Now Playing: Lietta Ruger
Topic: Members Speak Out
Dying to Preserve the Lies [blog]
There will be vigils across the nation this week commemorating Dept of Defense report of 2,000 US soldiers killed in wars in Iraq and Afghanistan. Plans are underway amongst peace and activist groups to stage vigils in local communities across the nation when that fatal number is published. Already I’ve received media phone calls about these upcoming events as it seems media also wants to mark the tragic occasion. They phone me as a member family representing Military Families Speak Out. Will I be participating one wants to know; another wants to know if I can refer names of other military family members who are willing to speak in media, specifically, who’s loved one has been killed.
A gruesome time; gruesome media requests. A morbid reason to even have to think about planning or participating in another memoriam vigil. Since August 2005 through September 22, 2005 I have participated in vigil after vigil at the Camp Casey that sprung up in Crawford, Texas and again for nearly 4 weeks on the Bring Them Home Now Tour, central route from Crawford to DC. In DC, I was one among approximately 300,000 to 600,000 who participated in the 3 mile march to the White House.
I was in the contingent representing Military Families Speak Out, which was one of four contingents comprising a collective military community voice calling to bring our troops home. With the young Iraq Veterans Against The War; the seasoned veterans of Veterans for Peace, and the families who have had loved one killed, Gold Star Families for Peace, we stood together in front of the White House in commonality and purpose. Never mind whatever else was reported about that rally and march; our four contingents knew why we were there and what our collective represented…the experience of being in military or connected to military by the fact of our deployed loved ones. Our voice is a valid voice and cannot be dismissed away as it is representative of our collective authentic experience and truth. It is an essential part of the dialogue. While it is not in itself a singular truth, it is indeed another perspective of the authenticity of truthful experience regarding the wars in Iraq and Afghanistan. In that light, no matter the perceptions and opinions, our’s is a critical part of the ongoing dialogue.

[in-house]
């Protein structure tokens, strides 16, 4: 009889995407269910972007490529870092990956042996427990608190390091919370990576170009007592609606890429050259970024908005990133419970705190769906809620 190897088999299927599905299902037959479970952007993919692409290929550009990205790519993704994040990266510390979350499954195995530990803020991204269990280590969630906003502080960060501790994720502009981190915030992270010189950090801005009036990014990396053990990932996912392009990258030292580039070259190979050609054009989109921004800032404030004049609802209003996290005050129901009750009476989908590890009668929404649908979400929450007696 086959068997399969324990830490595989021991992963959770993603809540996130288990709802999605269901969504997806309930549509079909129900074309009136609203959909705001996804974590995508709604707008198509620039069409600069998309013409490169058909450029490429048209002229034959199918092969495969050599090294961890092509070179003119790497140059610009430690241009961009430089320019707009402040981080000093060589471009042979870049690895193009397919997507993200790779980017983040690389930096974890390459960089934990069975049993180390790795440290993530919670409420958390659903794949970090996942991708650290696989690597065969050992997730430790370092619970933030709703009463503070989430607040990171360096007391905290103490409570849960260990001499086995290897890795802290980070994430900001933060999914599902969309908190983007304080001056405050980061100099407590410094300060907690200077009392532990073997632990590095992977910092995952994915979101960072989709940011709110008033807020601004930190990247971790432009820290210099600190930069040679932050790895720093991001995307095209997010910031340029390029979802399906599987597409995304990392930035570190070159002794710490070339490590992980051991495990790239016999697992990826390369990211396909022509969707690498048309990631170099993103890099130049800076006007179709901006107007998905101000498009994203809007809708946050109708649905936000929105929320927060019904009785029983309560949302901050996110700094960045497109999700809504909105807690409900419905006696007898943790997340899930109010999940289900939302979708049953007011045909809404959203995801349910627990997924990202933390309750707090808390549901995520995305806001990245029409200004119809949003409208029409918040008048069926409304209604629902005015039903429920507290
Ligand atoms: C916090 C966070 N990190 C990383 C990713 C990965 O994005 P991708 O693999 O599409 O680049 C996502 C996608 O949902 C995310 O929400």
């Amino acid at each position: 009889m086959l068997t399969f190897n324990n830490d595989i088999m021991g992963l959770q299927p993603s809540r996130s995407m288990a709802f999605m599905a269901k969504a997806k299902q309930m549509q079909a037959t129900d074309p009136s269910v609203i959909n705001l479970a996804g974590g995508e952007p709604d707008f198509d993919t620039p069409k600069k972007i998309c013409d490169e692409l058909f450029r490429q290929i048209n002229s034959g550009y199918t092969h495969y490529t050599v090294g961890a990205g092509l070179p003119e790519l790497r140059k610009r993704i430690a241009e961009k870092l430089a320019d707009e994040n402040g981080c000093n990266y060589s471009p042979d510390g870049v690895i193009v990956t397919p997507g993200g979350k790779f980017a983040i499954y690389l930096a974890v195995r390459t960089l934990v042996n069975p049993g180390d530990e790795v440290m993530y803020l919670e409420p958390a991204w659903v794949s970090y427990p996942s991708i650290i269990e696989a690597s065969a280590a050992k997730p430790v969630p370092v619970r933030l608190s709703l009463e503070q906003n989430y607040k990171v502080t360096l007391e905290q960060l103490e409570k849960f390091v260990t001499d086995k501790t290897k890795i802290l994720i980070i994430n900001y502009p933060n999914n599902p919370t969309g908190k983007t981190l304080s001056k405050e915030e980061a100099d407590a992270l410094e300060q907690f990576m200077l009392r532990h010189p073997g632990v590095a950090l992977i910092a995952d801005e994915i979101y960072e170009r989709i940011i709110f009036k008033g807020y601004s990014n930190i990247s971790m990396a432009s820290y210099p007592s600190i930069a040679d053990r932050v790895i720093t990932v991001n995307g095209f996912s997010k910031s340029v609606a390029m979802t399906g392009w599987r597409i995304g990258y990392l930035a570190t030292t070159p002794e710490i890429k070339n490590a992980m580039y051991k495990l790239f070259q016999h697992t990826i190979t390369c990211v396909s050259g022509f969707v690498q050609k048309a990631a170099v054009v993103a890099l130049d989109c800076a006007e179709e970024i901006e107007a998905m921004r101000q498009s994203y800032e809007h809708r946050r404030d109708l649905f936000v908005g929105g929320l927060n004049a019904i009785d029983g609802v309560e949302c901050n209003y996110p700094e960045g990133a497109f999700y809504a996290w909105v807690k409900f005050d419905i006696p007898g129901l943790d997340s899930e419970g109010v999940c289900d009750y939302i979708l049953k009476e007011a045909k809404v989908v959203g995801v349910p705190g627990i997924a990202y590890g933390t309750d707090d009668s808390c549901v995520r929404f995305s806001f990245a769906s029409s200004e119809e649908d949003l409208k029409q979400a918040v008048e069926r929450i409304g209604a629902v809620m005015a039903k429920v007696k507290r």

When I came home, it was a transition from high energy, high profile daily activities, morning to night; in sharing the message with a wider American public to the quiet of the life I share with my family in our quaint little fishing village on the bay. And yet amongst the communities in our state there are new military family voices coming forward to share their truth. Vigils continue amongst our state communities, and last weekend an Arlington Northwest Memorial was staged on our state capitol grounds. Last weekend the number of killed was in the neighborhood of 1977 . Crosses numbering 1970 had been crafted and were erected to honor the fallen. There was no political message whatsoever except the tradition of veterans to honor veterans, living and dead. I could not make myself attend; chiding myself for not attending and knowing my heart could not take another field of so many crosses.